I asked Peter if I could take Julia out for a girls’ morning and he was happy to oblige. Our first stop was the Angelina tea salon. They open quite early for Paris – 7:30 a.m. on weekdays and 8:30 a.m. on weekends, so this was a great morning stop for us and there wasn’t a wait. They had sweet little brunch tea towers, but we were most interested in the chocolat à l’ancienne, which is very rich and filling, so I had a tartine (grilled bread) with jam and butter and Julia got a pain au raisin. The chestnut jam is to die for and I bought several miniature ones to take home to my co-workers. The service was also phenomenal – Julia charmed our waitress with her enthusiasm about the chocolate and there were crayons to color with when people watching got boring. This is a touristy stop on the rue du Rivoli (across from the Tuileries), but it’s been one of my favorite splurges forever and I couldn’t miss the opportunity to take Julia.
Next, we walked leisurely through the Place de la Concorde towards Galeries Lafayette, arriving literally moments before they opened. I was on a mission to pick up a new stuffed animal for Julia since we had accidentally left her Elmo at our B&B in Normandy and it’s tradition after I brought back a little stuffie for my niece when she was a baby. I also wanted a couple of the classic Longchamp pliage bags that are less expensive in France. Julia was happy to help me shop and kept announcing “I like that one!” about most things on the rack.
The flagship Galeries Lafayette location is beautiful, with a gorgeous dome and old-fashioned elevators. However, probably because it’s such a tourist destination, they are serious about security. We had to have our bags checked and get waved by a metal detector wand when entering. Also, I’m used to leaving my stroller next to the aisle when shopping in the U.S. so that I can browse the racks more easily. I got in trouble for this because I wasn’t quite close enough to the stroller and the security guard was about to take it away. Yikes! They claimed they were just trying to protect me from pick pockets, but seeing as how there was no one in the kids’ section, I think it’s a sad reminder of the plethora of recent terrorist attacks in Paris. Throughout our visit, there was a large police/military presence that didn’t bother us, but was very noticeably different from the last time I was here in 2010. We picked up a cute little stuffed hippo and new purses and headed for home. There were some closures and construction in the metro, plus I had the stroller with me that required taking elevators (not always available and usually out of the way – beware), so our trip home took more than 40 minutes and probably would have been faster to walk. C’est la vie!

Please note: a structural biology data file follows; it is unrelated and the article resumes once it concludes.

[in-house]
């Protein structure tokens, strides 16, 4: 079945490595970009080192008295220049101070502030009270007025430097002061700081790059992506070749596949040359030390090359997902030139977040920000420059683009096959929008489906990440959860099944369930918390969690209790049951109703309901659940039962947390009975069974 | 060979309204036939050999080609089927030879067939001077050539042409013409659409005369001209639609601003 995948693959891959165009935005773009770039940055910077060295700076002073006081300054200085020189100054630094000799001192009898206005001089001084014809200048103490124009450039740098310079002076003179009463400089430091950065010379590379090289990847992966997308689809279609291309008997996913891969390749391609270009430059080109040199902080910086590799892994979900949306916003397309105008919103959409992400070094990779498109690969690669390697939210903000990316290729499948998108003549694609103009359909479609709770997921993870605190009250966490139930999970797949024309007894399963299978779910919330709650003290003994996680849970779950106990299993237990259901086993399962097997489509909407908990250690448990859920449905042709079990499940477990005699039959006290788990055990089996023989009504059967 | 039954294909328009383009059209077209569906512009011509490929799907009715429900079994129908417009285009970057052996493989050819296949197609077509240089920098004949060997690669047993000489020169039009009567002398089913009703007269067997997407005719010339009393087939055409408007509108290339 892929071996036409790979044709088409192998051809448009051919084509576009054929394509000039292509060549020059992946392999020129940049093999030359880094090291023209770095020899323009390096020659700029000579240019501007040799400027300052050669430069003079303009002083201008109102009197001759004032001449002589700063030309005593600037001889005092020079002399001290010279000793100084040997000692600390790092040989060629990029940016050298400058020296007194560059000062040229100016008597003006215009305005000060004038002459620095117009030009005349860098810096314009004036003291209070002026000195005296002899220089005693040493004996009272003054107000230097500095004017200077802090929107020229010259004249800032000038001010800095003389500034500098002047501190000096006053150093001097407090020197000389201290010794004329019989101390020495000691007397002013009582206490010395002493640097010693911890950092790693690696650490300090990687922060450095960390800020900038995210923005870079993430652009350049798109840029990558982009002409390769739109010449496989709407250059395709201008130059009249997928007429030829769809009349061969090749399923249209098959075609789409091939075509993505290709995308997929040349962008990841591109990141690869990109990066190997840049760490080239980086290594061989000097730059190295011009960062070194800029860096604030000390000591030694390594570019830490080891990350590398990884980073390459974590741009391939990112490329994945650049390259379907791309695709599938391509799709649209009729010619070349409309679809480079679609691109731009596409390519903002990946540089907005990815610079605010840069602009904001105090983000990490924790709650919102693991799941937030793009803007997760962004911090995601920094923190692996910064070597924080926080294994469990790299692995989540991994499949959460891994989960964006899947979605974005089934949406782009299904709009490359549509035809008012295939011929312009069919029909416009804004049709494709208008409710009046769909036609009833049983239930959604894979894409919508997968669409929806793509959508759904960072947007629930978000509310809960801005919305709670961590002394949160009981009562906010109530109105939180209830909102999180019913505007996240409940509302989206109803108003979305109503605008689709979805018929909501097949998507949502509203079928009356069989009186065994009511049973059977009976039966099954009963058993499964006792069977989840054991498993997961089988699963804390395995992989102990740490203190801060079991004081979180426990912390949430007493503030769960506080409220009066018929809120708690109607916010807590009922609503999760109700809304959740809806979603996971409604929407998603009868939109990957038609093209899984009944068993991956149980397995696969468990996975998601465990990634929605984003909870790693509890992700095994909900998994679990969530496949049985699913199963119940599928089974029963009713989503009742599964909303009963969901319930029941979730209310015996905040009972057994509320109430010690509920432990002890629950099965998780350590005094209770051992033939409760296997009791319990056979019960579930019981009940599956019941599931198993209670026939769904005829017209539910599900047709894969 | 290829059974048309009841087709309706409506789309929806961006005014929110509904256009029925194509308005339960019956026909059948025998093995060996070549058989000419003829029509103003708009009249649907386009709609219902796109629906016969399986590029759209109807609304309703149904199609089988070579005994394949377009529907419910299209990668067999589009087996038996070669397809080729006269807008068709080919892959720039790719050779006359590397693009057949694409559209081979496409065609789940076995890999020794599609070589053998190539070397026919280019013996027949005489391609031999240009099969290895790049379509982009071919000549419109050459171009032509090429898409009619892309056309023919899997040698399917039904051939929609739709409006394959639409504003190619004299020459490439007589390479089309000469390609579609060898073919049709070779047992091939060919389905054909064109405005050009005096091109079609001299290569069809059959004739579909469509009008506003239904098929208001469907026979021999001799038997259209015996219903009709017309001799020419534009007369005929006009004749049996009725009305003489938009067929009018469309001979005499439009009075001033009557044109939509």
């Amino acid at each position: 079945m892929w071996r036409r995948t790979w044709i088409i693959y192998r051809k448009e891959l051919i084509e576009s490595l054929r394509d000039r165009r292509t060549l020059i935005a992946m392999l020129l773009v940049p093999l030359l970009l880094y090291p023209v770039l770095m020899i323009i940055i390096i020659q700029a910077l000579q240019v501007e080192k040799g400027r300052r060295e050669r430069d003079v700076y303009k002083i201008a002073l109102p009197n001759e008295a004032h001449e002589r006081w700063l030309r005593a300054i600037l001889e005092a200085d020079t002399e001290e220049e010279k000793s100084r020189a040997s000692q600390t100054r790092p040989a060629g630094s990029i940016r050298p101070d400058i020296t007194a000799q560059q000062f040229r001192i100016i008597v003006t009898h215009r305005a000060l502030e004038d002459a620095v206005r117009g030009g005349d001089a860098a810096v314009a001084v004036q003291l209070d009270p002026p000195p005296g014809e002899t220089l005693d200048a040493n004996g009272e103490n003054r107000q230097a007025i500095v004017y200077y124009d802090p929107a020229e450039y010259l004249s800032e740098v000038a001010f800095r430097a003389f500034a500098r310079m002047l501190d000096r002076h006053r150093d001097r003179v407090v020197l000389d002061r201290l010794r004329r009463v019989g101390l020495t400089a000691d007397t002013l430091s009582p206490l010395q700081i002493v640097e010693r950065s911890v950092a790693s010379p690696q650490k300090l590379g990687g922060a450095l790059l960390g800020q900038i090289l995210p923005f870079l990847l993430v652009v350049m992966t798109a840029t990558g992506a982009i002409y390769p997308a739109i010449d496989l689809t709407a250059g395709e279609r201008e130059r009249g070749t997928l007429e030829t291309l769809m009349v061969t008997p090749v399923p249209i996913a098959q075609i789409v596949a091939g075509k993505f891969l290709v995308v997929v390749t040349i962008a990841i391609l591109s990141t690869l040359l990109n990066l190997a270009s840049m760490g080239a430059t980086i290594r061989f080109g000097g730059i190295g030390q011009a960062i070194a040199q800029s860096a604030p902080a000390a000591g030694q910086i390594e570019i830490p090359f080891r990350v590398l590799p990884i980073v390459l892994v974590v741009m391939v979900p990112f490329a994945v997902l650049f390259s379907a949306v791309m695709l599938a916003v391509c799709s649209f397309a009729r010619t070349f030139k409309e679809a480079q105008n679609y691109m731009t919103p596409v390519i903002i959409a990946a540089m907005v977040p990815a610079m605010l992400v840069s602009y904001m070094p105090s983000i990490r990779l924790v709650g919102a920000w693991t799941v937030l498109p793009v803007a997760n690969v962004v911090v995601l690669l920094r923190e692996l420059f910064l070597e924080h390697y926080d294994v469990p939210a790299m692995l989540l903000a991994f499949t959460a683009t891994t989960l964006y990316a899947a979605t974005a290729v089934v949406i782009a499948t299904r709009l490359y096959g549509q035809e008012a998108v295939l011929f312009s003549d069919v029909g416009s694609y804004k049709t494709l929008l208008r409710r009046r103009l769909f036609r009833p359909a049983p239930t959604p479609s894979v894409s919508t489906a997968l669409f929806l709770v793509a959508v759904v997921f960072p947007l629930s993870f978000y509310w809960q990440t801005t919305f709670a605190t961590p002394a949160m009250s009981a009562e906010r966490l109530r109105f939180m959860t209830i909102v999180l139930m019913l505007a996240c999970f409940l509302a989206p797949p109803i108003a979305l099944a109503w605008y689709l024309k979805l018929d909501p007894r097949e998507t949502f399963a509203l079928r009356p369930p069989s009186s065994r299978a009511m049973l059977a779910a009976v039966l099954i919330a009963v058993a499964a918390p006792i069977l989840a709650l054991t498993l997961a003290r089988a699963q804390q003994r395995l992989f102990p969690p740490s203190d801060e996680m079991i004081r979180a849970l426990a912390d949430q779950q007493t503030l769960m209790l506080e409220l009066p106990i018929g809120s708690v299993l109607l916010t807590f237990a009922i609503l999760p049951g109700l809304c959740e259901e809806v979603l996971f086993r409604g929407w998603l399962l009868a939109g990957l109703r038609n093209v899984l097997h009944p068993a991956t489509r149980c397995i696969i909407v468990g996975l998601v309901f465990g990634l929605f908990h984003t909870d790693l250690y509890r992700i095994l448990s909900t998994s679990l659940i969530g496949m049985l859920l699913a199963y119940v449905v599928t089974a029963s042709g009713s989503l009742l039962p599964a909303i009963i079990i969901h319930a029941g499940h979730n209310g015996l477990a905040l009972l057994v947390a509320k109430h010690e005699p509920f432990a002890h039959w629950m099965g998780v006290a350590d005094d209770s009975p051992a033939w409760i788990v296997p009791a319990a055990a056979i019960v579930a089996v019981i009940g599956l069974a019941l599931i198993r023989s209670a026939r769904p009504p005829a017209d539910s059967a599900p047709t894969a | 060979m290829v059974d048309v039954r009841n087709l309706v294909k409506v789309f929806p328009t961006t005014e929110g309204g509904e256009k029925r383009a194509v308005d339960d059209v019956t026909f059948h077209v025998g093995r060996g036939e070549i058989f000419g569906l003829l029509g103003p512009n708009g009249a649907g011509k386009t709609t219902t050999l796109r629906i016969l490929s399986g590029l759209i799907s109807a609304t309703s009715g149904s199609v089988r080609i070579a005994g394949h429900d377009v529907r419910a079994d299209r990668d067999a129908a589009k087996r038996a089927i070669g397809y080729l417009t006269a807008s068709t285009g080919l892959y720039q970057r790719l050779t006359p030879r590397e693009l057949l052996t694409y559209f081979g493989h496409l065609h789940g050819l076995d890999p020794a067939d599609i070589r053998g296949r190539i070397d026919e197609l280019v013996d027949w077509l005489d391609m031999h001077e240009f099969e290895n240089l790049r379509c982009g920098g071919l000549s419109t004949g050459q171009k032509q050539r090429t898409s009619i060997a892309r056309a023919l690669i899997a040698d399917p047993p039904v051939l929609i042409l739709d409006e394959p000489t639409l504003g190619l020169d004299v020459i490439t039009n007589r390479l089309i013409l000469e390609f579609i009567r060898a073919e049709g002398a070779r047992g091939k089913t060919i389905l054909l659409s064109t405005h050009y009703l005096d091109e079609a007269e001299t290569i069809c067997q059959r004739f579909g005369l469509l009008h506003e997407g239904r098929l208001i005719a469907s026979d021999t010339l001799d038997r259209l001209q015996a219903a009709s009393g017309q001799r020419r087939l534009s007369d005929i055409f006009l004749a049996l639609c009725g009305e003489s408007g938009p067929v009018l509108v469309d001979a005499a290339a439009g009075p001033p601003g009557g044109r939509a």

After Julia’s nap nap, we headed back to the Jardin du Luxembourg to rent a little wooden sailboat (I felt really grateful for our apartment’s location near the garden – as you can see, we visited daily). You push these adorable country-themed boats around a small pond with a wooden stick and can rent them for 4 EUR for half an hour. Julia could have happily played for much longer, especially since our Greece-themed boat got stuck in the middle by the fountain for awhile and we had to wait patiently for it (I maintain that it must have been Odysseus’ boat and was pulled in by some Sirens).